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Business Process Modeling

Business Process Modeling

In general, organizations have an idea of how their business processes run. You might even know where the major bottlenecks and successes are. But having a general idea of these things is a far walk from knowing exactly what happens in each step of a process – details you can obtain via a business process analysis. Knowing these steps brings you closer to being able to challenge your current way of doing things, root out inefficiencies and bottlenecks, and discover new opportunities for business process optimization.

Business process modeling, in its most basic form, can be used to give your business analysts insights into the end-to-end lifecycle of your business processes using a visual flowchart. They can then use that flowchart to analyze how your organization currently runs and simulate how it could run better in the future.

Process modeling also paves the way for tools like business process management (BPM), which, as software can orchestrate processes using these data-driven visualizations of your workflows. BPM will help you document your processes, view key metrics and unearth potential problems that may inhibit you from implementing some form of business process automation.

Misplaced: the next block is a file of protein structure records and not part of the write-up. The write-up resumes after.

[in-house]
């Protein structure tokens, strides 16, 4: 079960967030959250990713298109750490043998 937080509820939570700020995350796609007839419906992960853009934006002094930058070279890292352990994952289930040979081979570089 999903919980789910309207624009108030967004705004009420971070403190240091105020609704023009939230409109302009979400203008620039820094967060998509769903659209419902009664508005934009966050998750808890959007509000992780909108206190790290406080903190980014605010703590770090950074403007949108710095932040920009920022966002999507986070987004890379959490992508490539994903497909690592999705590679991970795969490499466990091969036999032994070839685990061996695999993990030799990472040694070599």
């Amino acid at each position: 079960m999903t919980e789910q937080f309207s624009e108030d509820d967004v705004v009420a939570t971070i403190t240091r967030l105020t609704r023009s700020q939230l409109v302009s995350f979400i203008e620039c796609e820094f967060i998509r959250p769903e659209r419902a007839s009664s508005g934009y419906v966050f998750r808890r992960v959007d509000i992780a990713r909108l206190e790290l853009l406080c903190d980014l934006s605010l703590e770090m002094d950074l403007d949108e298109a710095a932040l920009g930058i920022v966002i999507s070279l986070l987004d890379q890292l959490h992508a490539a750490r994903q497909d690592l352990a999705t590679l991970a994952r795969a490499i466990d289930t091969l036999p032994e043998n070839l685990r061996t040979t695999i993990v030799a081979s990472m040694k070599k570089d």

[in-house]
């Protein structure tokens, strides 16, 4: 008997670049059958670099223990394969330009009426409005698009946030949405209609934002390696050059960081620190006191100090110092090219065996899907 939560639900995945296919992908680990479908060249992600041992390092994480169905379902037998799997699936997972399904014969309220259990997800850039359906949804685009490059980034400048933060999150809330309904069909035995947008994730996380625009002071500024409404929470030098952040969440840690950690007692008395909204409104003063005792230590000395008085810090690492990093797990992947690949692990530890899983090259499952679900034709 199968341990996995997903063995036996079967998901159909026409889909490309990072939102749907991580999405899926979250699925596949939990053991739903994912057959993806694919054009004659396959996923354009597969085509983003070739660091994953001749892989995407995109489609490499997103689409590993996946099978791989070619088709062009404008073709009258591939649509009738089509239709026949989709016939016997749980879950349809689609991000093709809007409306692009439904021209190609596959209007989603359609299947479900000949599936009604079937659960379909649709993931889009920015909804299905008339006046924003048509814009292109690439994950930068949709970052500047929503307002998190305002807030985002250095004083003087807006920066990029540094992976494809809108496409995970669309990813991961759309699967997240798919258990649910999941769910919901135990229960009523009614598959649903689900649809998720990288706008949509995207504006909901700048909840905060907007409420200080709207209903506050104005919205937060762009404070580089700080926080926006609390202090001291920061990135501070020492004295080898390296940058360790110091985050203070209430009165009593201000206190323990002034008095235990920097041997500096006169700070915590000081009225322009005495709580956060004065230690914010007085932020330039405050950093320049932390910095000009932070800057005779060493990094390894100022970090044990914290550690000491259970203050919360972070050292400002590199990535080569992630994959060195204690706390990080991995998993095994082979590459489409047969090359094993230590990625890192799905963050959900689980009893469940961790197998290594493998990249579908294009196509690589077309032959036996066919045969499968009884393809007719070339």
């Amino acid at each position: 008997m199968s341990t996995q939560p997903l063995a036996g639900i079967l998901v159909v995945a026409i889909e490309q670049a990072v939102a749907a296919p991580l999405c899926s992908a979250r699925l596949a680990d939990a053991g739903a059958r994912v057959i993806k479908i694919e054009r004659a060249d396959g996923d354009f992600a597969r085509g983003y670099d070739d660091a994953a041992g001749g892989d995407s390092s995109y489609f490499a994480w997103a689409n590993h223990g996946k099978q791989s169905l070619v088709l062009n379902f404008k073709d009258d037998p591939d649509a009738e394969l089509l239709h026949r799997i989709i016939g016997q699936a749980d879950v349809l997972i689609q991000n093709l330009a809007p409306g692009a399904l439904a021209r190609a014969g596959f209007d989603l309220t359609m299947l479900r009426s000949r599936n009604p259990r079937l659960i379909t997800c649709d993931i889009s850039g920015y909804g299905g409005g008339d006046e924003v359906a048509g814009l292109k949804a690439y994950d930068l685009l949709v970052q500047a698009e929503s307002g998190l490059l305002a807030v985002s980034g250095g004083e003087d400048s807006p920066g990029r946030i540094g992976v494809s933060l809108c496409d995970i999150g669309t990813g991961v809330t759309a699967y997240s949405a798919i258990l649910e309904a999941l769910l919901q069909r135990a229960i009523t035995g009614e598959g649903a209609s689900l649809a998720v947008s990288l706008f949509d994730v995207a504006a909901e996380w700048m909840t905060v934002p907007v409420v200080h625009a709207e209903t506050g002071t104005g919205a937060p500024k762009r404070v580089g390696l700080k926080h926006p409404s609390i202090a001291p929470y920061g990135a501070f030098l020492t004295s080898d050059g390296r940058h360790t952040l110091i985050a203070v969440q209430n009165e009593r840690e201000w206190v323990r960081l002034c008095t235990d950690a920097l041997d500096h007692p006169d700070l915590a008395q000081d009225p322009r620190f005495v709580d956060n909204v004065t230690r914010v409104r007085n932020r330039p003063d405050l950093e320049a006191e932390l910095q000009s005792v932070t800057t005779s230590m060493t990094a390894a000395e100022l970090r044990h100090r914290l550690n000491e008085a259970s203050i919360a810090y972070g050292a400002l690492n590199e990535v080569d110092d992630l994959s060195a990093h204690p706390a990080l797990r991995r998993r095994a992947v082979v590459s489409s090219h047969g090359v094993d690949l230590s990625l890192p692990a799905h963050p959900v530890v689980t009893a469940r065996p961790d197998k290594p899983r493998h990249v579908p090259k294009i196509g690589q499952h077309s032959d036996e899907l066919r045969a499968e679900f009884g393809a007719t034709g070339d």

As a methodology, BPM connects your workforce with your processes and technology throughout the BPM lifecycle of discovery, analysis, design, implementation and improvement.

What Is Business Process Modeling?

A business process model gives you a graphical representation of a workflow or business process, including all the subprocesses, roles and steps within it to help you analyze and optimize them.

There are different levels of business process modeling depending on how granular you need to go, but in general, process modeling shows all your business activities represented in a diagram or flowchart. You can also group similar processes to help anticipate how they should operate.

A process model can include:

  • The devices, software and tools used in a process.
  • Flow objects showing events, activities and gateways.
  • The roles of those involved in the tasks.
  • Any decision point or path diversion.
  • Each path or workflow’s outcome.
  • A timeline for each step in the process.
  • Marks of successes and failures.

How Are Business Process Models Made?

How Business Process Models Are Made

While you could technically develop a business process manually using paper and gathering insights from business users familiar with the processes (called a process map), there’s always a chance you’ll miss something. It can be very time-consuming and tends to give a higher-level, broad view of workflows. A process model, on the other hand, takes a deep dive into workflows for more data-driven insights.